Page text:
In order to try to validate that our dbupgrade steps match those in dbsetup we should test that the actual db schemas (and relevant data) that result are identical.
Options to test (preferably on both postgres and oracle)
1) New 2.3.1 upgraded to 2.4, matches new 2.4
2) New 2.2 upgraded to 2.3.1 upgraded to 2.4, matches new 2.4
3) New 2.2 upgraded to 2.4, matches new 2.4
1) is the key on to test, 2) and 3) are secondary
The dbupgrade jon on hudson provides some coverage as it has already uncovered some discrepancies. That job though is only running against postgresql. We should create another dbupgrade hudson job that runs against oracle.
I think for right now I'd like to see a more brute force approach focusing on test 1) above.
a) For oracle something like this maybe: http://juliusdavies.ca/oracle/oracle-dump.html
b) For postgres, maybe pg_dump -n rhq
An oracle version of the dbupgrade job is a good idea, we should have another BZ to track that and lets get it running (on release and master) as soon as we're through with 2.4
Change commit: 1d91fa3e29f338c0f9a30092d48052020f993bd1
After some failures I came across a nice free tool for performing Oracle db compare. See TOYS, here: http://www.impacttoys.com/download.htm.
Using this tool I discovered several discrepancies between latest release-3.0.0 branch databases created from scratch (dbsetup) and those upgraded from JON 2.3.1 (dbsetup-upgrade). Unfortunately, the RHQ 3.0.0.final release had already gone out and depending on the install option dbs using this version could have schema version 2.88 with different schemas.
I've made fixes to both the dbsetup (*-schema.xml) and dbsetup-upgrade to get things in synch, and to handle upgrades from either of the schema version 2.88 dbs resulting from RHQ 3.0.0.final installs.
To do this I added a new attribute "ignoreError=true|false" usable on any of the schema spec tasks. In this way you can perform upgrade steps that may or may not be successfully applied. The default is, of course, "false" and this should be used sparingly, only when you're not sure of the db state (and this should not really ever be the case, but unfortunately it is at the moment).
On a positive note, I checked upgrades going back to JON 2.2.0 and they did not show any discrepancies past those in the JON2.3.1 upgrade.
Note, one difference I noticed for oracle is that dbsetup tables generate primary key indexes with "nologging" and dbsetup-upgrade generates them with "logging". I'm not planning on changing this. The only real difference is that index rebuild perf will be slower (but safer) for the tables with "logging". Index rebuild is not part of any standard workflow for rhq.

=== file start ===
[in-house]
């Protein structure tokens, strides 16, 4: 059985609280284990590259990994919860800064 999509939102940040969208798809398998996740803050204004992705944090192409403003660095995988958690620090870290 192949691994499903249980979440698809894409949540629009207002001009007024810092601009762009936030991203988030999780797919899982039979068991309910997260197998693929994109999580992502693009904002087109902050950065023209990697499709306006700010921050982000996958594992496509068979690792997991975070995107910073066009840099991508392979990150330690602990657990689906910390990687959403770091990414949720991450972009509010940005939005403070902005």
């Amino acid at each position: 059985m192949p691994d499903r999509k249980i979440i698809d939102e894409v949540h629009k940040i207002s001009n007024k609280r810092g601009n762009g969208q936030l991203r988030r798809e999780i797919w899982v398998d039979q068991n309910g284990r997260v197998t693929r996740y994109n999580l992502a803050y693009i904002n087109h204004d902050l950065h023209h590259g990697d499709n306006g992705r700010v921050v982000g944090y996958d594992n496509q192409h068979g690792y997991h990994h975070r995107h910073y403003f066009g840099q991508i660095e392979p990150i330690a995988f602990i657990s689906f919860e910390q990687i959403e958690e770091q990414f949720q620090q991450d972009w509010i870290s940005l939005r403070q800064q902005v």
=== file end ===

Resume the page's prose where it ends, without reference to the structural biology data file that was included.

The changes were all applicable to oracle and postgres. I have not tested postgres upgrades so I would suggest that be done by QA.
11:23:18 AM) ccrouch: so going back to testing this change...
(11:24:44 AM) ccrouch: for new installs, i guess we need to test each of the subsystems impacted by changes in dbsetup
(11:24:44 AM) ccrouch: for upgrades, we need to test all of the subsystems impacted by changes in dbupgrade
(11:24:44 AM) ccrouch: and for both, test the subsystems impacted by the entity changes
(11:24:48 AM) ccrouch: does that sounds right?
(11:44:04 AM) jshaughn: ccrouch: the changes probably don't impact things too horribly. there are a couple of removals which are basically cleanup. There is one foreign key added in the saved search stuff. Other than that there is a lot of tweaking around nullable settings. Saved search and alert notification would be the areas of impact
OK, to help ccrouch sleep at night I've also done a comparison for postgres. I created two schema dumps (via pg_dump --schema-only), one for an upgraded 2.3.1 db and one for a 3.0.0.GA (i.e. 2.4) db.
I then used the compare tool found here: http://apgdiff.sourceforge.net/ to compare the two dumps. The tool is far more primitive than the TOYS tool for ora, but it did seem to work and did not detect any differences. I tested it by editing the dumps to see if it would catch some fake differences and it did, so it seems to be a valid tool.